Risk Management For Forex Traders
Risk management is probably the most important factor when trading.
Firstly, you must understand what your goal is.
Your goal as a trader is to preserve your capital whilst growing it.
This can only be achieved by applying strict risk management, such as knowing when to cut your losses or when to reduce your trading sizes whilst you are underperforming.
In fact, if you don’t use risk management then you might as well be a retail gambler – even professional gamblers use risk management!!
The simplest concept of trading and risk management is this simple sentence; you may have heard of it before:
Cut your losses short and let your winners run!
Simple right? If only.
Taking profit or letting your winners run is easy on a psychological level.
Cutting or taking a loss is where it is difficult; no one wants to lose at anything, let alone their own money.
However, remember this – traders who let their losses run and take their profits early will increase their losers over time.
Conversely, traders that let their losses get stopped out early and let their profits run will perform better over time.
Trading is not about your winning percentage, you’re big wins or anything that can inflate your ego.
Trading is all about how much money you can consistently pull in profits. That is the only figure that matters.
Some of the best investors have a low winning percentage.
Let’s give you an example; which investor would you prefer?
Investor A – Traded 100 times over 12 months. 78 trades were winners. Made $5,000 in profits.
Investor B – Traded 50 times over 12 months. 10 trades were winners. Made $15,000
Investor A had a much higher winning percentage but took profits often and too little.
Investor B had a much lower winning percentage, but let profits run and cut losses early.
Investor B shows a clear understanding of risk management whilst in active trade and has been rewarded handsomely for his approach.
In this arena, we do not care what the price of the asset is, just the opportunity to make money from it.
Buy something because it looks cheap is a fool’s way to lose their money.
Equally, shorting an asset because it looks like a top is an even easier way to lose your money.
Price to us is an indicator of movement and momentum. That is it.
The only thing that relates to the price for us is the amount we wish to risk.
If you have no clue about how much you wish to invest in a position or your exit points, you would fare better on a roulette table.
In this business, we are in the game of risk.
To risk X% in seek of a greater return.
Types of Risk Management
There are three significant levels of risk management which must be practised and managed with each trade you implement. These are:
Why do we use Risk Management?
We use risk management to ensure that we have an execution plan that allows us to control the entry, the position size, the amount to the risk and when to exit a position based on a certain criterion.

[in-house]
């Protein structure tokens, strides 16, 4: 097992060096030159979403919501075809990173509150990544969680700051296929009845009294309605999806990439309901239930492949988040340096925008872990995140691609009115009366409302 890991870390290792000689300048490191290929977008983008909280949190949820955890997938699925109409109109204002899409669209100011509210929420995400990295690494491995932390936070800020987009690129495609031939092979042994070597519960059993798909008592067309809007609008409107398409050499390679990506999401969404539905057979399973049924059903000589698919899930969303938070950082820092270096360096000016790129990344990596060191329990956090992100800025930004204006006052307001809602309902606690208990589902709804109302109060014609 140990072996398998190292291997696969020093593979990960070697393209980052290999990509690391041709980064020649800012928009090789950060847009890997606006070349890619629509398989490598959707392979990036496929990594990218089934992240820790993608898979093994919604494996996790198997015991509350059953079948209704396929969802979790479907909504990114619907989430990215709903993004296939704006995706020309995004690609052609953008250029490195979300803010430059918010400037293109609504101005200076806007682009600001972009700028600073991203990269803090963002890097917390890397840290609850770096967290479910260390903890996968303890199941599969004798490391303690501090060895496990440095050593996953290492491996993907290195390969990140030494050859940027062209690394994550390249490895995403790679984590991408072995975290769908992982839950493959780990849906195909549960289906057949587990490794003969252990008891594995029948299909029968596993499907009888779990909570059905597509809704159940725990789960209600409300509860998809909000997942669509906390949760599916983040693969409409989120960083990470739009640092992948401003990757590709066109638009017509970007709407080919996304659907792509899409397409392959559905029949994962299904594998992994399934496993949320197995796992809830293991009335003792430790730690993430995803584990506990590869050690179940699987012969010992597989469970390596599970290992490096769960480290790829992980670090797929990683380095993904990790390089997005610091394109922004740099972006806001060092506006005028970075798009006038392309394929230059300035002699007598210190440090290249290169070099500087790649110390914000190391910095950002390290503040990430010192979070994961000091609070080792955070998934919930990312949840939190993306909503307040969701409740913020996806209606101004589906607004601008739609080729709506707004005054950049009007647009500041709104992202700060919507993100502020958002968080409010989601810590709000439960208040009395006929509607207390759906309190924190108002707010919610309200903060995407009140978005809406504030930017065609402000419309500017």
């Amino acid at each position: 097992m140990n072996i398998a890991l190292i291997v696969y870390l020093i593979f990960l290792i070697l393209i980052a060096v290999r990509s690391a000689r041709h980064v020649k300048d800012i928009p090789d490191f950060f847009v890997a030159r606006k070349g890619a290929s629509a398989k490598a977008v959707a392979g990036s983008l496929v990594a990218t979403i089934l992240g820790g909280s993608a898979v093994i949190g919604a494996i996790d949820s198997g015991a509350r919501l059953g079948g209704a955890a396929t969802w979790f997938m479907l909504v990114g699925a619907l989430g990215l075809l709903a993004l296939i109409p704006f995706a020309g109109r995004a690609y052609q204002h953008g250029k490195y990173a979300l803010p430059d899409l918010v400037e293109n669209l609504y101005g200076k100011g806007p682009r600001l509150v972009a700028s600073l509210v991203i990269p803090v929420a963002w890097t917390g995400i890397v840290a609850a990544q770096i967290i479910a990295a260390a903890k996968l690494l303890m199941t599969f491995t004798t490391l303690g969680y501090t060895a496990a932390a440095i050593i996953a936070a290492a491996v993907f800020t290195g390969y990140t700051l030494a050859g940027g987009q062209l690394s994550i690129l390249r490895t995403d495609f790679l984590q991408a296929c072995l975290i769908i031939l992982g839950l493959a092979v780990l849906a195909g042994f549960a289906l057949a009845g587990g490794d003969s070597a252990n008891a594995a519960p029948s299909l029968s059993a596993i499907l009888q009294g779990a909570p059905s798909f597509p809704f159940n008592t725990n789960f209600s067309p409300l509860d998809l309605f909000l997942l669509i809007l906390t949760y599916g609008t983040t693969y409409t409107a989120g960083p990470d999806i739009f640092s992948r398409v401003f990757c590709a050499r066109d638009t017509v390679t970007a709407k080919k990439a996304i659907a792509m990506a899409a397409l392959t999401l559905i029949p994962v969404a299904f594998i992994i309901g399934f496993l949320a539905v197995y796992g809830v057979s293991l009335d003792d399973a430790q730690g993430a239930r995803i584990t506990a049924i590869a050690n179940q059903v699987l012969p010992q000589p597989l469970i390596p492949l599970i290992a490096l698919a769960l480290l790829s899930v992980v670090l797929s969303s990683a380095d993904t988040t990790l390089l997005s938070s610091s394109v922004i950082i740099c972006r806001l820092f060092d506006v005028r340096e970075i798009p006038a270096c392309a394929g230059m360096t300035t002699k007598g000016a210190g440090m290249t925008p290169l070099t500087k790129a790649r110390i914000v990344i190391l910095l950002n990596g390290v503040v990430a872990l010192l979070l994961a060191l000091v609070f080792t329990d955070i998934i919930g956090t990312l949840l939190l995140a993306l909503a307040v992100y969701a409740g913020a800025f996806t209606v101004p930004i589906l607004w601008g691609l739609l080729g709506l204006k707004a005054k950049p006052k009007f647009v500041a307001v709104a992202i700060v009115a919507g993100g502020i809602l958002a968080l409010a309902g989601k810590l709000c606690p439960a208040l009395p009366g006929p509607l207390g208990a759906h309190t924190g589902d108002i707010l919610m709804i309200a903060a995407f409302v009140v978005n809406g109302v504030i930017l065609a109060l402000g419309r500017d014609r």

The criteria are something that you come up with to give your trades the best possible chance of profiting.
Without risk management, you will end up gambling.
Without risk management, there is no way to fundamentally organise your trades to better yourself as performance increases nor is there a way to prevent heavier than necessary losses to occur when you are underperforming.
Don’t forget, you only make or lose money WHEN you have executed the trade, so this is why risk management is important to get right.
You should consider this as a step-by-step action plan on how to enter and exit trades.
The reason why it is a plan is that it allows us to adjust to different environments quickly and find out what part of the plan is not working well for you.
Plus you can easily change and modify any part of your plan you see fit.
Don’t want to risk more than 4% per trade? Change it.
How to use risk management
Risk management can be as simple as you’d like it, or as sophisticated as you’d like.
At the most basics, you can simply work out how much you want to trade at the lowest level and set the stop loss to 10% of the margin.
For example, You have £10,000 invested. You only want to risk 2% of the capital per trade.
This means you have £200 to put into a trade.
With £200 as your position size, you can set the stop loss so you only risk £20. £20 is 10% of £200.
As you are risk £20, you wish to make at least £20 profit and set a take profit order to close the trade when you are in a profit of £20.
If the market moves against you, your stop loss would be hit, and you’d lose £20.
If the market moves in your favour, your take profit order would be hit, and you’d profit £20.
This is risk management at its most basic form.
Or you can take on a more sophisticated approach:
Based on your performance you could put it through a calculation which would increase or decrease your trading position size based on your previous trade.
If you were profitable – the trade position size would increase – meaning you would risk more capital. However, as you are performing right now, it’s time to take advantage of your excellence.
If you were not-profitable – the trade position size would decrease – meaning you would less capital. This is to reduce any potential further losses whilst you are underperforming.
In addition, a formula would be used to generate the appropriate performance-adjusted risk – so you may go from risking 10% of the trade position to 14% and vice versa.
This technique adds one extra layer to risk management which is really beneficial to traders.
This type of risk management is used by hedge funds.
We will guide you through this method later on.